Beyond CR 96J, continue following the diamonds up through a mixed coniferous and aspen forest to a sign for the Baptiste-Wapiti Ski Trail, a loop maintained only for ski touring. At this point, the main trail makes a hairpin turn to the left and continues climbing until it levels out in a large meadow with views of the Indian Peaks. Twin ponds in the meadow are classic examples of the process of eutrophication: One pond is almost totally filled in with reeds, and the other (called Fresno or Dry Lake) has dried up to a fraction of its original size, as indicated by its shoreline. This stretch of the trail leads through aspen groves and is a colorful September hike.At frequent intervals, side trails, well-marked by the Forest Service, intersect the Sourdough Trail. Several of these trails go through private property with no public access and are so marked. Just beyond Fresno Lake, the Sourdough Trail branches. The left fork is a shorter route to the Red Rock Trailhead but is not presently maintained for hiking. The main Sourdough Trail continues up through a coniferous forest, eventually becoming steep enough to warrant a "Caution!" sign for bikers and skiers heading downhill.

After the steep section, the trail drops slightly to join the South St. Vrain Trail (which continues straight ahead about 3 miles to end at a small parking area above Brainard Lake). At this junction, turn left onto the combined Sourdough/South St. Vrain Trail and enjoy a fairly long downhill stretch paralleling the South St. Vrain Creek. Turn right (away from the south St. Vrain Trail) at the next junction, cross the bridge over the creek, and climb up to the Red Rock Trailhead below Red Rock Lake in the Brainard Lake Area. The road to the right leads to Brainard Lake.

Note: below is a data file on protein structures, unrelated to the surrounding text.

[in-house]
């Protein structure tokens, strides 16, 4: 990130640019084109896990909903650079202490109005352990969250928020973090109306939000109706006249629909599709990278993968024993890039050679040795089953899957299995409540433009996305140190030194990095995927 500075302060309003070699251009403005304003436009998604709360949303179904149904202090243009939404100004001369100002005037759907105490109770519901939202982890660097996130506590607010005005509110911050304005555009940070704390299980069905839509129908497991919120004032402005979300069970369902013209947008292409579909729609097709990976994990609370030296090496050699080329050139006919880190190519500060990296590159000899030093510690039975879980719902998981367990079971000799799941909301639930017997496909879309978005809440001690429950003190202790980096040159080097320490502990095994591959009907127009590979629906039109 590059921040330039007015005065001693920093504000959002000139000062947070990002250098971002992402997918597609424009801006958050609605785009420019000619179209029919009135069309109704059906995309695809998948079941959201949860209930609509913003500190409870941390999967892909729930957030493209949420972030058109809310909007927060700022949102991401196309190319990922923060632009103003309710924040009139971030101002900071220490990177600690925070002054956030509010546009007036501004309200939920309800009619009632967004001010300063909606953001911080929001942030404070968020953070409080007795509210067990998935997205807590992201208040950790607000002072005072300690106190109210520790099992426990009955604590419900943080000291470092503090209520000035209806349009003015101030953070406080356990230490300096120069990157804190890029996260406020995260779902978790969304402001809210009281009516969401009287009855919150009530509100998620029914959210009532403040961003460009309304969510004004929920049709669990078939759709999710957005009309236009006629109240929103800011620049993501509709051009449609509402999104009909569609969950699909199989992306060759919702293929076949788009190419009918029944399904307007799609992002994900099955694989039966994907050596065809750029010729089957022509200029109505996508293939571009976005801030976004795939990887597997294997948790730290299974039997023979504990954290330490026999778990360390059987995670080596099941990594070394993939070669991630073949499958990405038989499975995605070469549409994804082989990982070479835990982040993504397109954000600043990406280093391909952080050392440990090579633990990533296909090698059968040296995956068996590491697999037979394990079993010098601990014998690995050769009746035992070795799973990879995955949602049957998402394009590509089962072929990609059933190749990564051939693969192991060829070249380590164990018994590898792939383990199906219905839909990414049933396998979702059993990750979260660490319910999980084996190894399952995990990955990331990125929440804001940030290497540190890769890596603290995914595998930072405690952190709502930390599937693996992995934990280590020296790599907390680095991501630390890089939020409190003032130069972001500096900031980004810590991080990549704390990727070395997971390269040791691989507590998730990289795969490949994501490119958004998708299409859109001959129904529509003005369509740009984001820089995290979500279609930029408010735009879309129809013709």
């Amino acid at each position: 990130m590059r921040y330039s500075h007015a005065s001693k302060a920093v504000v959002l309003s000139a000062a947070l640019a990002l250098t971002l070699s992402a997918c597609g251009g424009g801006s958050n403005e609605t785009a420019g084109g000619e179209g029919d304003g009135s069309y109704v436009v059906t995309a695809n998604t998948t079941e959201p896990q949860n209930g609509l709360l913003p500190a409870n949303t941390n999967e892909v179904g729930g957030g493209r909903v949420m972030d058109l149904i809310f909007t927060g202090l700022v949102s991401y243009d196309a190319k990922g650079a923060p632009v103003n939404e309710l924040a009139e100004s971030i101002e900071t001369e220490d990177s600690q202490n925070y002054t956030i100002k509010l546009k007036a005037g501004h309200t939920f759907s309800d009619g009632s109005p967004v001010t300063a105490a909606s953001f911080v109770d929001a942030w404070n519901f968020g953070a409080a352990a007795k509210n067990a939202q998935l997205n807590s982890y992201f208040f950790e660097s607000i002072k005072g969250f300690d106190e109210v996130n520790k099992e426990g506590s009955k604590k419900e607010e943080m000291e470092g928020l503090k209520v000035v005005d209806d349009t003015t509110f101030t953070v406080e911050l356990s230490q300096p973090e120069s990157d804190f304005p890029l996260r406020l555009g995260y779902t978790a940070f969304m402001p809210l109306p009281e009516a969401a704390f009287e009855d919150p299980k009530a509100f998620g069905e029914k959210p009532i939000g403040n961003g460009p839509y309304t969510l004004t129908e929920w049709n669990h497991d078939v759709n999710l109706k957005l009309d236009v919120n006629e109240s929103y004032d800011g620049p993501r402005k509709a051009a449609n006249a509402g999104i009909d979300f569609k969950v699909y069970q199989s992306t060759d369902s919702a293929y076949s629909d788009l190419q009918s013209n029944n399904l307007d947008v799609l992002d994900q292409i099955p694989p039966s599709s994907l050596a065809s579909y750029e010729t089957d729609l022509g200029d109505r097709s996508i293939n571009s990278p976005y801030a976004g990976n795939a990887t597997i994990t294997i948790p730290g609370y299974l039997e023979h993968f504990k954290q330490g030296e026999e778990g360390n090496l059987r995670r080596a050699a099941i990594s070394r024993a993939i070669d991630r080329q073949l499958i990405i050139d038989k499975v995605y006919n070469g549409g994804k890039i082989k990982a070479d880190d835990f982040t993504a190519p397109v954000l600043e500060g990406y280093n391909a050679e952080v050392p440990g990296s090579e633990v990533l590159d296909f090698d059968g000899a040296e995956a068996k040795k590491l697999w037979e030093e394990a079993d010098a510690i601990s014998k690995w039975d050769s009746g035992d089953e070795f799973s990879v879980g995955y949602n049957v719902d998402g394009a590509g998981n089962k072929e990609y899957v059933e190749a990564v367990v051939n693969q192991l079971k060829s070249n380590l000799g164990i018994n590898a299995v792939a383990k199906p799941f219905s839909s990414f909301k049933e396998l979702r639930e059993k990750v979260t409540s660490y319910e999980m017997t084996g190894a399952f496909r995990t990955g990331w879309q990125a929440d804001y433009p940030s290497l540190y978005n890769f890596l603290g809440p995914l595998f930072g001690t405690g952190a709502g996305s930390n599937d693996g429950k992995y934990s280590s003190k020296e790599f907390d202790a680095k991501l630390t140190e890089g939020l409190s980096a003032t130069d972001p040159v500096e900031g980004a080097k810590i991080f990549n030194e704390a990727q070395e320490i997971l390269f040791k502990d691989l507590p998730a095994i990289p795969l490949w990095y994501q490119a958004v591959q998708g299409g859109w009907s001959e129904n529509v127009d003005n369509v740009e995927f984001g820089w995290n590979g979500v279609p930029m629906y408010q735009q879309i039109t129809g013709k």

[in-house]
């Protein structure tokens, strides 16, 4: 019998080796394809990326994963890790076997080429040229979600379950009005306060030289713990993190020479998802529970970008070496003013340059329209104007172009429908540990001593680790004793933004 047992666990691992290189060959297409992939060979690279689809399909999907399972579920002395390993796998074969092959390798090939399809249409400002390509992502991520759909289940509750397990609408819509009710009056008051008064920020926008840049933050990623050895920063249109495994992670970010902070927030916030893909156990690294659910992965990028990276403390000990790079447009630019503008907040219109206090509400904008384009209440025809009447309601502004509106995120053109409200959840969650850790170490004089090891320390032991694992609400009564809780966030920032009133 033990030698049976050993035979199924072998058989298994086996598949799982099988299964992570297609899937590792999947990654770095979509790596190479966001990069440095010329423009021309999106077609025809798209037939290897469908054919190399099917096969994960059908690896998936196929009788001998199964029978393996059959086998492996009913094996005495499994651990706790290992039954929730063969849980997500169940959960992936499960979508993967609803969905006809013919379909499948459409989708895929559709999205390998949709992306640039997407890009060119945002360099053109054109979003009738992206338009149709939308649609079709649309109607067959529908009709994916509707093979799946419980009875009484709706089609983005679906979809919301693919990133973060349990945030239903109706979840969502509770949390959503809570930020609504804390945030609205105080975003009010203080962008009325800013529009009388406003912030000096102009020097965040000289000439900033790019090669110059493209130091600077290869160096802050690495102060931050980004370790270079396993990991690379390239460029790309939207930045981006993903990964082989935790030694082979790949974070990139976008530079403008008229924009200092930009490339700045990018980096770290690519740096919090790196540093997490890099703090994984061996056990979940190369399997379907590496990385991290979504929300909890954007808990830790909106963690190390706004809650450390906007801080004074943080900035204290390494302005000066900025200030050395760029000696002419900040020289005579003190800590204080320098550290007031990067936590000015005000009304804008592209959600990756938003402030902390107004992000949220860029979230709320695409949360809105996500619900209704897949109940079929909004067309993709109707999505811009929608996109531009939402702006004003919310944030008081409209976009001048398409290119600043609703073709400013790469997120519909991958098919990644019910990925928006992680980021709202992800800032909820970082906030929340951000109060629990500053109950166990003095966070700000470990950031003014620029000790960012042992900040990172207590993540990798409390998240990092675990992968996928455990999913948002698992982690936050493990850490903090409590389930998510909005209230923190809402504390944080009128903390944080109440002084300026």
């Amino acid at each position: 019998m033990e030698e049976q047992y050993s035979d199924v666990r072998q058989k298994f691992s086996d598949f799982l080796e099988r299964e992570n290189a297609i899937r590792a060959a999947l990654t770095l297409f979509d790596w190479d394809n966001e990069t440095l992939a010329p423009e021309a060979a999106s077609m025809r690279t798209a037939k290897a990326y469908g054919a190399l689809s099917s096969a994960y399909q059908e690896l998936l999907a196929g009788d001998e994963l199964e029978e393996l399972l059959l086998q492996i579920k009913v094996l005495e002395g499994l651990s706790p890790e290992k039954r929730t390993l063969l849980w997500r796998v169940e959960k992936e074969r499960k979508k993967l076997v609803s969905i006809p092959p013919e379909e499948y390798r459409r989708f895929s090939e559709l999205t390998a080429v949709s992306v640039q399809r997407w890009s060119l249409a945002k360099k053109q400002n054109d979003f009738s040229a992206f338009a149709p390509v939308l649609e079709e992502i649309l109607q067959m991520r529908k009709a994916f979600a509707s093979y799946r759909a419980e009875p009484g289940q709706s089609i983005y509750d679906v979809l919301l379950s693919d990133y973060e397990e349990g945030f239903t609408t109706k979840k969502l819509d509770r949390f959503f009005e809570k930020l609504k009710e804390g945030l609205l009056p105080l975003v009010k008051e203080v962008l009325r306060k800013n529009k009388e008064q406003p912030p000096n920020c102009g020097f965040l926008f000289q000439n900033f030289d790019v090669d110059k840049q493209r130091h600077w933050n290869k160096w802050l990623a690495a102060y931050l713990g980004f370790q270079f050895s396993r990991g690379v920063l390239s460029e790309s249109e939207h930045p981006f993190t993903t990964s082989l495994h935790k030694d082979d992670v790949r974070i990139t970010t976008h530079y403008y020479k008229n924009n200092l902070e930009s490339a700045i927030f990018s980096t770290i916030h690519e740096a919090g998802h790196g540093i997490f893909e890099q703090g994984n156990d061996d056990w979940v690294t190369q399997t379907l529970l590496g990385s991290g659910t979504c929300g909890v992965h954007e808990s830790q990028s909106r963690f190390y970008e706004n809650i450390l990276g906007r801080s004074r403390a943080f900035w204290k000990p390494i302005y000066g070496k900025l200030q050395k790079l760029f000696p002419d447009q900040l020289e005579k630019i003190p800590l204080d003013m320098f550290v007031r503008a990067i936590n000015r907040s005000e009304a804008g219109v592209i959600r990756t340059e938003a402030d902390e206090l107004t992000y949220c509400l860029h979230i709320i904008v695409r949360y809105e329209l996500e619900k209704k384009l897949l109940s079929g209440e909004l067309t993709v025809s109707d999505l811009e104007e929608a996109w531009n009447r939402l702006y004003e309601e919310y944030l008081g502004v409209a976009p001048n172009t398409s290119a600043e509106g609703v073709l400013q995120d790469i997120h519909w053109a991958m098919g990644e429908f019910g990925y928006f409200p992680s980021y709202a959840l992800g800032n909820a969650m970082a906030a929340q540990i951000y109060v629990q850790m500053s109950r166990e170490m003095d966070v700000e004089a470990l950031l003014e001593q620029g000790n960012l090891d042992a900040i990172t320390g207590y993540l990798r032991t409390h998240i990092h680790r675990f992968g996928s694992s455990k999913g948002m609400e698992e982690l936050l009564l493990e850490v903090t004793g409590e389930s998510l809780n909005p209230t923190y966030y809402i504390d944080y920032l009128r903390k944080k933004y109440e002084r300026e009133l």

Brainard Road to Rainbow Lakes Road (7.8 miles, 760-foot elevation loss): This segment of the Sourdough Trail begins 2.6 miles up Brainard Road, across the road from the Red Rock Trailhead, dropping to a bridge across Left Hand Creek. A grave marker for Brandon, "the most loyal dog that ever lived," is to the right. In about half a mile, the Little Raven Trail branches to the right. The Sourdough Trail contours around the lower flanks of Niwot Mountain, eventually crossing the Peace Memorial Bridge over Fourmile Creek. This stretch stays mostly in coniferous forest, mixed with some aspen. Occasionally, "windows" open up and offer views of the foothills and plains to the east, and of snowcapped peaks to the south. There are several small elevation gains and losses, but the trail more or less follows the 10,000-foot contour line until near the end when it drops fairly steeply to Rainbow Lakes Road (CR 116).


Camp Dick was a Civilian Conservation Corps (CCC) camp in the 1930s. CCC workers built 45 miles of trails in addition to building roads, dams, and fighting fires in the Indian Peaks area. In fact, the Sourdough Trail is (partly) a collection of some of these old roads.


The main connecting trails are Buchanan Pass Trail, South St. Vrain Trail, and Little Raven Trail. Laterals also connect with trails that lead into the Indian Peaks Wilderness.


All the trailheads are west of the Peak-to-Peak Highway (SR 72). The four main access points are:

Camp Dick Campground on the Middle St. Vrain Road (5.8 miles north of Ward, 0.5 mile west of Peaceful Valley).

Sourdough Trailhead on the left-hand side of CR 96 just east of Beaver Reservoir (2.5 miles north of Ward, 2 miles west on CR 96).

Red Rock Trailhead on the right-hand side of CR 102 just east of Red Rock Lake (2.6 miles west on Brainard Lake Road).

Sourdough Trailhead on the right-hand side of Rainbow Lakes Road (CR 116, 4.7 miles south of Ward or 7 miles north of Nederland and 0.4 mile west on CR 116).

© Article copyright Pruett Publishing.

Published: 29 Apr 2002 | Last Updated: 11 May 2011
Details mentioned in this article were accurate at the time of publication